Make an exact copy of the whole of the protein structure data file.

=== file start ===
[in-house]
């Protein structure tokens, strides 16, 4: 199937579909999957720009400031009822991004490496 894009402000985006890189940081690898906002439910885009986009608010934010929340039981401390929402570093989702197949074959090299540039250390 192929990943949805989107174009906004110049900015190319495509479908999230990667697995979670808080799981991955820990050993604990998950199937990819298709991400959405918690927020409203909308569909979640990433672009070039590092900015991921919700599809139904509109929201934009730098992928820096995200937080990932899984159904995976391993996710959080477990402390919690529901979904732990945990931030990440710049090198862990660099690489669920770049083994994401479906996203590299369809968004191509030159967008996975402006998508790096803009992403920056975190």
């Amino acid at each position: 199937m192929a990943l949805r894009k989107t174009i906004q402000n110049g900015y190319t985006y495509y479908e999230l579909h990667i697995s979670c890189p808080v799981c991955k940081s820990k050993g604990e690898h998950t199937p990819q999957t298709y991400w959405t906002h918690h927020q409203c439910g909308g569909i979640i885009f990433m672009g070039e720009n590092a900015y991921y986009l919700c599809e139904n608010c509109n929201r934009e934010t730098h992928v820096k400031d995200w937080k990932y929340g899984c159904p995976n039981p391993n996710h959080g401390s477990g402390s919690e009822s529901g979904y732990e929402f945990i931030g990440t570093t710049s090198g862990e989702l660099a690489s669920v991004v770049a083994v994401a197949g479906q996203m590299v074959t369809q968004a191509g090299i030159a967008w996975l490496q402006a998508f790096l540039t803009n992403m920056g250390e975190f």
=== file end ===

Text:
[in-house]
């Protein structure tokens, strides 16, 4: 199937579909999957720009400031009822991004490496 894009402000985006890189940081690898906002439910885009986009608010934010929340039981401390929402570093989702197949074959090299540039250390 192929990943949805989107174009906004110049900015190319495509479908999230990667697995979670808080799981991955820990050993604990998950199937990819298709991400959405918690927020409203909308569909979640990433672009070039590092900015991921919700599809139904509109929201934009730098992928820096995200937080990932899984159904995976391993996710959080477990402390919690529901979904732990945990931030990440710049090198862990660099690489669920770049083994994401479906996203590299369809968004191509030159967008996975402006998508790096803009992403920056975190």
């Amino acid at each position: 199937m192929a990943l949805r894009k989107t174009i906004q402000n110049g900015y190319t985006y495509y479908e999230l579909h990667i697995s979670c890189p808080v799981c991955k940081s820990k050993g604990e690898h998950t199937p990819q999957t298709y991400w959405t906002h918690h927020q409203c439910g909308g569909i979640i885009f990433m672009g070039e720009n590092a900015y991921y986009l919700c599809e139904n608010c509109n929201r934009e934010t730098h992928v820096k400031d995200w937080k990932y929340g899984c159904p995976n039981p391993n996710h959080g401390s477990g402390s919690e009822s529901g979904y732990e929402f945990i931030g990440t570093t710049s090198g862990e989702l660099a690489s669920v991004v770049a083994v994401a197949g479906q996203m590299v074959t369809q968004a191509g090299i030159a967008w996975l490496q402006a998508f790096l540039t803009n992403m920056g250390e975190f």